9 wonders of Wymondham

New Wymondham town sign (photo: Bill Smith)

New Wymondham town sign (photo: Bill Smith) - Credit: Archant © 2008

We all know how to pronounce it properly. (Think win and you’re a winner, think why and you’re not.) But did you know all these winning facts about Wymondham?

Wymondham Abbey (photo: Nick Butcher)

Wymondham Abbey (photo: Nick Butcher) - Credit: Nick Butcher


Wymondham’s twin-towered Abbey is more than 900 years old. It was originally two churches – one for the town and one for a monastery. A project to build into the ruins created when the monastery church was destroyed in the 16th century has created the Abbey Experience – designed to bring history alive and reveal stories and treasures. These include human-size angels high in the beams, the lavish Ninian Comper altar screen, dedicated as a war memorial in the 1920s, and a square of embroidery, more than 700 years old and believed to be one of the oldest pieces of English embroidery in existence.

Wymondham Heritage Museum (photo: Sonya Duncan)

Wymondham Heritage Museum (photo: Sonya Duncan) - Credit: Archant

Selling cells

Wymondham prison, now the town museum, was the first in the country to be built with separate cells for prisoners. Prisoners had been chained in communal dungeons and when prison reformer John Howard visited in 1779 he called it ‘one of the vilest prisons in England.’ His recommendations led to the new prison – which was soon copied across Britain and the United States.

Wymondham Market Cross (photo: Simon Finlay)

Wymondham Market Cross (photo: Simon Finlay) - Credit: SIMON FINLAY


The Great Fire of Wymondham raged through the town in June 1615 – destroying the Norman market cross, the town hall, vicarage, school and around 300 homes. Two men and two women were convicted of arson and executed and a book detailing the losses suffered by families reveals that the poorest were paid in full, people on middle incomes tended to get between a quarter and a half of their losses, and richer people less.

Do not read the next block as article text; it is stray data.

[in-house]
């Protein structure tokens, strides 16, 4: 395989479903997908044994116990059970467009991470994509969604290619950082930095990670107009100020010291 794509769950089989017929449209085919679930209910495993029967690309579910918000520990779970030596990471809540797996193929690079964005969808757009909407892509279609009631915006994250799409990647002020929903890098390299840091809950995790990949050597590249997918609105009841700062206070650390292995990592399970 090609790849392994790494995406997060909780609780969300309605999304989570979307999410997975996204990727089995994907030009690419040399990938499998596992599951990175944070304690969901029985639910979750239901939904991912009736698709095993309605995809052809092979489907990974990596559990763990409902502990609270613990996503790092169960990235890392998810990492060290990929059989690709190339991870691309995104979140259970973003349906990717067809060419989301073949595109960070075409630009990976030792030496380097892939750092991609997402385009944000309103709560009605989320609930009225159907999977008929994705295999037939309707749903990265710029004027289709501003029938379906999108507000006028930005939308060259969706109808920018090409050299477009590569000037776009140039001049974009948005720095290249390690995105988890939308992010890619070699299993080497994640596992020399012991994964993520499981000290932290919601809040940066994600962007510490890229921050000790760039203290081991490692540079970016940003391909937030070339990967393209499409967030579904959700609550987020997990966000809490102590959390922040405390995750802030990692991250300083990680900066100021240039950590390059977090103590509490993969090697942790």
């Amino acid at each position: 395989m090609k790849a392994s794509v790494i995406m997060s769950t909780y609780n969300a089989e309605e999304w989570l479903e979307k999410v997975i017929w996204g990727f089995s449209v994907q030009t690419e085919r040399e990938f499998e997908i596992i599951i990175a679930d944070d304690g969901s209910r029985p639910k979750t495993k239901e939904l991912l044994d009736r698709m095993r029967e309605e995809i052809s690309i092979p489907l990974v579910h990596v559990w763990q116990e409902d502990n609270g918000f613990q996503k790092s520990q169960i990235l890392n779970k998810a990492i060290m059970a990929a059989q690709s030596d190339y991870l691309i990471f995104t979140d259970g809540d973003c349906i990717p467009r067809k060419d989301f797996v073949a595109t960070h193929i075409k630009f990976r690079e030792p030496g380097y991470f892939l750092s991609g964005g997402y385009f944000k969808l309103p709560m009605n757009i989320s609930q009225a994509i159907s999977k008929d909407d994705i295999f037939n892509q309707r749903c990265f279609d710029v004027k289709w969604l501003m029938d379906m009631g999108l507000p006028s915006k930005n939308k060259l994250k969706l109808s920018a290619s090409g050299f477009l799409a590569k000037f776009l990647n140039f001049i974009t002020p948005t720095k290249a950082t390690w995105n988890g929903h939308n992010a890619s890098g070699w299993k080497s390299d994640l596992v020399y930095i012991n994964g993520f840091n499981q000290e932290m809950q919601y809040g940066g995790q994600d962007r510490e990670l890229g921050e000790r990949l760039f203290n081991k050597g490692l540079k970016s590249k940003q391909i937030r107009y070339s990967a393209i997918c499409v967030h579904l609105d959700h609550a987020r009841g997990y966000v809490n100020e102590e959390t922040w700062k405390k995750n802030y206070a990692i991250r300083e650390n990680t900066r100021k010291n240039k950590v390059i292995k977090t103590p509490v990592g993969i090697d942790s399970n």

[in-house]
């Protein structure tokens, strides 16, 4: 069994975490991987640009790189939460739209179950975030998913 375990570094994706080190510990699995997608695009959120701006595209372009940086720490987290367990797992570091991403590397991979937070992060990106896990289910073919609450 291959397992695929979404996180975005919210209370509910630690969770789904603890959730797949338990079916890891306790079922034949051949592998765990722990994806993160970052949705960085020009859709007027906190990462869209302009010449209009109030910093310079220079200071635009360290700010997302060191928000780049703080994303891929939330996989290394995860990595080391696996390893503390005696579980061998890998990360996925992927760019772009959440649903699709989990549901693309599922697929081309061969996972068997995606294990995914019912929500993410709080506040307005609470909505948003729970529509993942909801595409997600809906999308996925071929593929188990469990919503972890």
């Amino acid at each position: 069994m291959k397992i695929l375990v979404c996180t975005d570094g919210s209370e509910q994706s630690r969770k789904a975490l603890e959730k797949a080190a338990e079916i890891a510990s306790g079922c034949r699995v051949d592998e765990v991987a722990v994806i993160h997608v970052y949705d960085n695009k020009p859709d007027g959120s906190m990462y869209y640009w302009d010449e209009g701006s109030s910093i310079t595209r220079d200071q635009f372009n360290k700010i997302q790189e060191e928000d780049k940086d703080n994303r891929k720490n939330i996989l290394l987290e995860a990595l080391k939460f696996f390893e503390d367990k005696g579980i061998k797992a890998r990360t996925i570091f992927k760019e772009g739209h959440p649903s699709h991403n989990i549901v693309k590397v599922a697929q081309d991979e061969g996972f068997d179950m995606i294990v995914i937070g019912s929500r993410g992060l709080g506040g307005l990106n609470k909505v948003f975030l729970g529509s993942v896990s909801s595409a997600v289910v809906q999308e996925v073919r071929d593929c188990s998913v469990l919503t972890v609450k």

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Rebel rebel

The most famous Kett of Wymondham was the leader of the 16th century rebellion against land being stolen from common ownership and enclosed into big estates. But Robert Kett was not the only Kett to die for his principles and beliefs.

Francis Kett was just two years old when his uncle Robert was executed. He was born in Wymondham and grew up to become both a priest and a doctor of medicine – but was burned for heresy at Norwich Castle for suggesting Jesus was a good man rather than God.

Robert Kett was a landowner who became outraged by the hardship caused to his landless neighbours by their enclosure of common land. His rebellion began with a riot in Wymondham in 1549 and by the time he reached Mousehold Heath, outside Norwich, he was leading 15,000 people. He refused an offer of amnesty, on the grounds that innocent men needed no pardon. The rebels captured the fortified city of Norwich but were eventually defeated by an army of trained soldiers at Dussindale. Robert and his brother William were hanged for treason, Robert from the walls of Norwich Castle and William from the west tower of Wymondham Abbey.

Vermin and vending

Wymondham’s octagonal Market Cross was built on stilts in 1617, to protect valuable town documents from flood and vermin. It is said that rats were nailed by their tails to the side of the building in a bid to deter other rats from approaching – only ceasing in 1902 when a child was bitten and died of blood poisoning.